where y * (s,ro ) is the projection of an object point ro onto the virtual detector plane when the source is at a (s) :

y*sro=y2*(s,ro)θ+y3*(s,ro)e3
(25)

Generalizing Eq. (20) for the circular source-orbit to the case for the helical orbit we found that: for helical scanning

y2*(s,ro)=R1(roa(s))θ(s)(roa(s))θ(s)=R1roθ(s)(R1roθ(s))
y3*(s,ro)=R1(roa(s))e3(s)(roa(s))θ(s)=R1(x30(z0+Ps2π))(R1roθ(s))
(26)

Note that in Eq.(24) ϕF (y *(s,ro ), s) is the filtered phase defined as

ϕF(y*(s,ro),s)=(λ8π2)+1(π)(y2*(s,ro)y2')[R1y2'2+y3κ2+R12ϕ'(y2',y3κy2'ψ̂,s)]dy2'
(27)

where ϕ´ (y 2,y 3, s)is the derivative of the retrieved phase with respective to s at constant ray direction, which is given by [22

22. F. Noo, J. Pack, and D. Heuscher, “Exact helical reconstruction using native cone-beam geometry,” Phys. Med. Biol. 48, 3787–3818 (2003). [CrossRef]

]

ϕ'(y2,y3,s)=(ϕs+y22+R12R1ϕy2+y2y3R1ϕy3)
(28)

Hence ϕF (y *(s,ro ),s) of Eq. (27) is essentially the phase derivative convolved with an one-dimensional Hilbert filter in y 2. Taking advantage of phase-attenuation duality, we calculate ϕ´(y 2,y 3,s) in terms of Ao2 as well:

ϕ'(y2,y3,s)=λreσKNAo2(Ao2s+y22+R12R1Ao2y2+y2y3R1Ao2y3)
(29)

In Eq. (29) Ao2 as can be determined directly from Eq. (17) we have:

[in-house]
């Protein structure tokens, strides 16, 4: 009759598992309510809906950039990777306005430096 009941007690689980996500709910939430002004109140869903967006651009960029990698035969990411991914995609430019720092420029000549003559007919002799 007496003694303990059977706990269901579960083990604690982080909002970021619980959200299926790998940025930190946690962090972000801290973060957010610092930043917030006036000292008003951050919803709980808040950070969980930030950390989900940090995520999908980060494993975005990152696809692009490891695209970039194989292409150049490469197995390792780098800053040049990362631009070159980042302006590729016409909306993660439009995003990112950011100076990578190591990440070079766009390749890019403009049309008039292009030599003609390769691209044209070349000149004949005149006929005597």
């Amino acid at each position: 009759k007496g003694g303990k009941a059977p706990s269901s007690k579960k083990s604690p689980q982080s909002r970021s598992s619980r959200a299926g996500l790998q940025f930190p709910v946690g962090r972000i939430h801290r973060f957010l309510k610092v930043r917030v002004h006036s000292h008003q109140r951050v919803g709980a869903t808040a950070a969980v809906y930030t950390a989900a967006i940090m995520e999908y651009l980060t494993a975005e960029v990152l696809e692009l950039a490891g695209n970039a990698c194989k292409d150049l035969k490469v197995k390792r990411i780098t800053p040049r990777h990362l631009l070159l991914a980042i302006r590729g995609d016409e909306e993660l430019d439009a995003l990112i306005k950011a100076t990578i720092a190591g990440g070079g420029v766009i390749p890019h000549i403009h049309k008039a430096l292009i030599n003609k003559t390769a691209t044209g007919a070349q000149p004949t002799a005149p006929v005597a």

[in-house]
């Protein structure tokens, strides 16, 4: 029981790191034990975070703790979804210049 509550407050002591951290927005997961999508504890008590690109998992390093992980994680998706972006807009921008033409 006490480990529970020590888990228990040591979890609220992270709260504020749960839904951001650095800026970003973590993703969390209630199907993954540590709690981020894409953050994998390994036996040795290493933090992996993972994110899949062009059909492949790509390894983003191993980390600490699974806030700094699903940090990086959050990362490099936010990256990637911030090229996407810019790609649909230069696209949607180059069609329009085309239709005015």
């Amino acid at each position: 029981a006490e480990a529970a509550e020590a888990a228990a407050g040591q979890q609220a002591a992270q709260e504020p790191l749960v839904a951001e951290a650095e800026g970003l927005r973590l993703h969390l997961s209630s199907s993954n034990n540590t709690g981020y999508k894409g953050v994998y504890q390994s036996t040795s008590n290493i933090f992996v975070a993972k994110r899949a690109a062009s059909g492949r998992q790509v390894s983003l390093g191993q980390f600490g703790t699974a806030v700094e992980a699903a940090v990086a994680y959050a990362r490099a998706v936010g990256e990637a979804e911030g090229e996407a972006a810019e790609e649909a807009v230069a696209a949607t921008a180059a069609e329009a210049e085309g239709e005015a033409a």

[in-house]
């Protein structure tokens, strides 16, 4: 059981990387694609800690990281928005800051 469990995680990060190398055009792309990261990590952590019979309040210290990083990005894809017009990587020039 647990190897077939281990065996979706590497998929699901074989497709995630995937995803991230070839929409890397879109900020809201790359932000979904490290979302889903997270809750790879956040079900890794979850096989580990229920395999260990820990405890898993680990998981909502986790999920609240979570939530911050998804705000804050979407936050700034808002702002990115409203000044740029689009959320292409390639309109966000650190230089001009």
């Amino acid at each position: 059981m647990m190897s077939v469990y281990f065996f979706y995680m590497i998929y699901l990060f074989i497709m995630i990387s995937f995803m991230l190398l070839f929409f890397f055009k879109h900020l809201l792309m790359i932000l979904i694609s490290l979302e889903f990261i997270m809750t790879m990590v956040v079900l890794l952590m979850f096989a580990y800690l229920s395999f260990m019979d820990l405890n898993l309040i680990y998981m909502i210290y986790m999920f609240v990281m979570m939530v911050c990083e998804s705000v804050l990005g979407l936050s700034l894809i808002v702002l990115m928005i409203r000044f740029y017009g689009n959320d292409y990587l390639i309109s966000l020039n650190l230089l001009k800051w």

Ao2(y;θ)=F̂1{F̂[M2I(My;θ)]Iinμ˜in(λR2uM)OTFdet(uM)(1+2π(reλ2R2MσKN)u2)}
(30)

It should be noted that Eq. (29) is more computationally efficient that Eq. (28), since unlike Eq. (18) there is no need to calculate logarithms in Eq. (30). Finally we should explain how to define y 3κ(y 2, ψ^) in Eq. (27). As is explained by Katsevich, the one-dimensional convolution is performed along a so-called κ–line in virtual detector plane and (y 2,y 3κ)is a point on a Κ–line [20–22

20. A. Katsevich, “Analysis of an exact inversion algorithm for spiral cone-beam CT,” Phys. Med. Biol. 47, 2583–2597 (2003). [CrossRef]

]:

y3κy2ψ=P2π(ψ+ψtan(ψ)R1y2R1)
(31)

and angle ψ is an offset to source angle s. Therefore κ–lines are labeled by offset angle ψ. On the other hand, the angle ψ^ in y 3κ(y 2,ψ^) is of the smallest |ψ| that labels the κ-line passing through the object-point’s cone beam projection onto virtual detector plane. In other words, ψ^ is of the smallest |ψ| satisfies the following equation [22

22. F. Noo, J. Pack, and D. Heuscher, “Exact helical reconstruction using native cone-beam geometry,” Phys. Med. Biol. 48, 3787–3818 (2003). [CrossRef]

]:

y3*sro=P2π(ψ̂+ψ̂tan(ψ̂)y2*sroR1)
(32)

4. Discussion and conclusions

The conventional computed tomography a provides three-dimensional map of tissue’s linear attenuation coefficients, and it finds widely spread clinical applications [18–20

18. C. Kak and M. Slaney, Principles of Computerized Tomographic Imaging, (IEEE Press, New York, 1987).